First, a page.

Read more about the Hurston/Wright award and Wilson’s reflections on the experience here: http://wnmu.edu/damnificados-hurston-wright-legacy-award/
Elise Stuart’s terrific new memoir is unorthodox. As a former Poet Laureate of Silver City and Grant County, she includes poems at scattered intervals, which illustrate the events and emotions of her youth. Her tale, while sequential, glosses over some years and characters and lingers on others. For example, we barely get to know the men in her life, including the father of her children. However, there is one character who stands out like a fox in a chicken coop: the author’s mother, warts-and-all.
The apparent selfishness of the older lady sometimes beggars belief: she takes off when Stuart is ten – and returns without explanation; she expects her daughter to buy the plane ticket for her imminent move; and she leaves boxes of papers and crockery at Stuart’s house demanding that Stuart pays for their shipment. The mother comes across as a sociopath, a diva in furs who would rather be feeding her ego than her children.
And yet there is redemption for this troubled soul. By the end–of the book and of her mother’s life–Stuart has somehow managed to forgive the sins of the parent and see through the appalling behavior to reach a state of acceptance. She loves her mother “as she is” – a quite remarkable feat of generosity. It’s only at this late stage of the book that we learn about the mother’s undiagnosed mental issues. In today’s parlance, she was bi-polar. She also underwent shock therapy, a now widely discredited treatment, after which she was “never the same.”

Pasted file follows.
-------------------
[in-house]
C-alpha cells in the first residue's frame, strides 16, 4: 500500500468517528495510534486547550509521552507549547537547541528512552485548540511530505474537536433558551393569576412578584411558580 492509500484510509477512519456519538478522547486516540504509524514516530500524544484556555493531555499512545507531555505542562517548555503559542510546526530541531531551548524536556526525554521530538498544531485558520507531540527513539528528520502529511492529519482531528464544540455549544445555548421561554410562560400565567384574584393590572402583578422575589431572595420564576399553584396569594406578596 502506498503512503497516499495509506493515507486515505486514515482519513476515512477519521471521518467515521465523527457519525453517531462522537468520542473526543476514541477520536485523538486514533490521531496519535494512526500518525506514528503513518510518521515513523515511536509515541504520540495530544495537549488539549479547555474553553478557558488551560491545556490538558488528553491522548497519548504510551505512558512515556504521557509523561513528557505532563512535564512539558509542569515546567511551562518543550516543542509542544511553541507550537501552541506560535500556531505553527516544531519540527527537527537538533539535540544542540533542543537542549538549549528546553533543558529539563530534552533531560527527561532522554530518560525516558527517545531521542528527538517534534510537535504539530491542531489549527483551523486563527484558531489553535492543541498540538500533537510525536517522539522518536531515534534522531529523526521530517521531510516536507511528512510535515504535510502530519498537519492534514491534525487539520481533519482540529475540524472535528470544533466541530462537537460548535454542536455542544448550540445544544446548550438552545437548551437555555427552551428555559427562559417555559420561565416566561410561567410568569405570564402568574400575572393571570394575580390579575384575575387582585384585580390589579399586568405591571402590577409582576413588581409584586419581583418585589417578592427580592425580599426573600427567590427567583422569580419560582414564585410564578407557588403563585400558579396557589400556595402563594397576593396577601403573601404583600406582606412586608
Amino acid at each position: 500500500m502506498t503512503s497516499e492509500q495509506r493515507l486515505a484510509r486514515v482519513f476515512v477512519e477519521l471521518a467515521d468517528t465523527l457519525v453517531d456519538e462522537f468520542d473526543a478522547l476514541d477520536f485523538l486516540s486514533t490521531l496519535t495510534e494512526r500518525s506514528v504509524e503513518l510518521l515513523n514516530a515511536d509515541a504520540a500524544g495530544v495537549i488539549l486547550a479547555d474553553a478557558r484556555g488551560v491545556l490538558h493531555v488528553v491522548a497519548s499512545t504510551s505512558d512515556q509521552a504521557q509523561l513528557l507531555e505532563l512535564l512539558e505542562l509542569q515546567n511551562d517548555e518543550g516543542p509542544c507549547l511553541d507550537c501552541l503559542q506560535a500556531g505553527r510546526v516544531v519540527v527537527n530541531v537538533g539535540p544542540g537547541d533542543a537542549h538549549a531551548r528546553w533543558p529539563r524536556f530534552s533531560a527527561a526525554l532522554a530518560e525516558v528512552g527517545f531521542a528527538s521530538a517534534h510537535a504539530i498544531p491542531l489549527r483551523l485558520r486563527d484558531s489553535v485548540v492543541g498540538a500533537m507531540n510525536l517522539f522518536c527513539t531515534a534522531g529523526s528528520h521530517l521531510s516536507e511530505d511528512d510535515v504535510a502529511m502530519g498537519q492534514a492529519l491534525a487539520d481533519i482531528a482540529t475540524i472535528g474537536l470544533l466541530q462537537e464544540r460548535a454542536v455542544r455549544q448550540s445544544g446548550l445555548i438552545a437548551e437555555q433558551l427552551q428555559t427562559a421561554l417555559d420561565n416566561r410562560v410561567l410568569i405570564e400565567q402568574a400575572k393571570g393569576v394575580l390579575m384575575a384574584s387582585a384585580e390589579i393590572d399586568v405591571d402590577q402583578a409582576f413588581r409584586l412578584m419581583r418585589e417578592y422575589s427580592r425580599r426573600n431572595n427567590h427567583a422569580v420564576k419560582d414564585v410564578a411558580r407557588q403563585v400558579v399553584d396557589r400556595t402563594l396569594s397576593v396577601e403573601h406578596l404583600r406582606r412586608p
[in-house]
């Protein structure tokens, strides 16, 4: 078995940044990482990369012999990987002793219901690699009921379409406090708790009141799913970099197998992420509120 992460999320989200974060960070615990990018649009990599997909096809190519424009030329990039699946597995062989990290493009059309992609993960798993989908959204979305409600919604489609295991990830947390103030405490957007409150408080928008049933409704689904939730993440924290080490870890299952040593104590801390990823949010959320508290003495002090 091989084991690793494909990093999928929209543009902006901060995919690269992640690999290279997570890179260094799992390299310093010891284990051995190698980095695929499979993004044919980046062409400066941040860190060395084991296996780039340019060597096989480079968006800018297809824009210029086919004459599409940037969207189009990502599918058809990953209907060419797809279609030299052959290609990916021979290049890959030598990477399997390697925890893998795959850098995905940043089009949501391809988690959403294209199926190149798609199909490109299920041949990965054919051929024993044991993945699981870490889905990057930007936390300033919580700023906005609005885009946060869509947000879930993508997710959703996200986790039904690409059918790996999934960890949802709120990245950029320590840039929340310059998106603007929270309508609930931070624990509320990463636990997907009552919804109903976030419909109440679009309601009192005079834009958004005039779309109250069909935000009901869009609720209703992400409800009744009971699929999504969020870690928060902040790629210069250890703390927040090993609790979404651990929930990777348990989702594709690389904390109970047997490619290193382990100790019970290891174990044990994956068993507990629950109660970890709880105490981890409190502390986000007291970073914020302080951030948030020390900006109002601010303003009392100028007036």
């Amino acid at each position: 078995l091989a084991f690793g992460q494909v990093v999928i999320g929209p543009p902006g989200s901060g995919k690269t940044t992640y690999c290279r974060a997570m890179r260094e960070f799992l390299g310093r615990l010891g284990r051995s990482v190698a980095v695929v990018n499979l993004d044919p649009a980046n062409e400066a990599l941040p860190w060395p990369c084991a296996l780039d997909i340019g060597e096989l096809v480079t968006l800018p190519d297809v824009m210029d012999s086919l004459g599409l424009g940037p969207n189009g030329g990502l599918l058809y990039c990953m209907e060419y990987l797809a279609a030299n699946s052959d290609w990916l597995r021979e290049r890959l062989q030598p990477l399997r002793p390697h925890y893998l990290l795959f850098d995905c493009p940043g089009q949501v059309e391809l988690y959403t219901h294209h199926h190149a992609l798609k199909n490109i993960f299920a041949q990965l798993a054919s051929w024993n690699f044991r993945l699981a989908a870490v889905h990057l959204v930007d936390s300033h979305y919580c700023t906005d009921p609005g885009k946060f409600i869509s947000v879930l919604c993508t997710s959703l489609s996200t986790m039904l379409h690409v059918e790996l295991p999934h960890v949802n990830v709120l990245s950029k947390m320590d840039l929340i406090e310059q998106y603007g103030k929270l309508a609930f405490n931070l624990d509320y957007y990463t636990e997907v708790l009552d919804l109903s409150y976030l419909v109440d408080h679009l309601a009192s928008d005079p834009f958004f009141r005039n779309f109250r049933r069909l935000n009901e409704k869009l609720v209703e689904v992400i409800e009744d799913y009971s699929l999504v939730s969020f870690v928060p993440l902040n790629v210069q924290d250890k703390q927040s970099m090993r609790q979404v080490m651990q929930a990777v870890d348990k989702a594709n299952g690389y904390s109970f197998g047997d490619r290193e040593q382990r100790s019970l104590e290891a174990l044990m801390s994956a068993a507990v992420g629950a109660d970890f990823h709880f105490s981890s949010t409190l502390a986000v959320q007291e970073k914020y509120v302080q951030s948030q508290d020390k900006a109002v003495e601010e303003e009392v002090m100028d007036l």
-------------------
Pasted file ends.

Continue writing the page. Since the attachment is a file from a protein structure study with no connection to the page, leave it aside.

One thing I loved about the book is the milieu: the hippie era. Communes, free love, road trips, a little psychedelia – these are nicely captured in details and anecdotes: Stuart laboriously bakes bread for the commune and watches it get gobbled up instantly. On her return from a trip to Canada, her car is torn apart by customs officials who don’t trust long-haired hippie types.
The main story–the neglectful mother and her sensitive-soul child who grows up to be an artist–is familiar yet still compelling. What makes it memorable here is the narrator’s vulnerability. We see the little girl struggling to break free of her cocoon and then, somehow, miraculously, while the world is looking the other way, she emerges like a butterfly. It’s a tale, beautifully told, of grace and forgiveness.
JJ Amaworo Wilson
You are invited to the next Words and Music event at the Tranquilbuzz Coffee House on Saturday, October 21, 2:00 p.m.
Featured authors on October 21, 2017 are Bonnie Buckley Maldonado and Heather Steinmann. Poet Bonnie Buckley Maldonado was Silver City’s first ever poet laureate and is a life-long educator. Heather Steinmann is a poet and short story writer and professor of English at WNMU. Open mic for words and music follows their presentation.
The Festival steering committee wishes to extend their heartfelt thanks to everyone who made the 2017 Southwest Festival of the Written Word possible. Thank you to the speakers for your time, effort, and incredible insights!
Thank you to our major sponsors the New Mexico Humanities Council, Western New Mexico University, the McCune Charitable Foundation, New Mexico Arts and Cultural Districts (Silver City Arts and Cultural District), Town of Silver City (Lodger’s Tax), James Edd Hughs of Edward Jones, the Grant County Community Foundation, the Western Institute of Lifelong Learning, the Town and Country Garden Club, the Silver City Daily Press, Silver City Radio, and the Friends of the Silver City Public Library.
Thank you to all of the businesses, organizations, and individuals who sponsored Festival sessions, donated, and purchased advertising space in the Festival program.
Thank you to all of our volunteers, who make the event run smoothly.
We are fortunate to be part of such a supportive, creative, and enthusiastic community.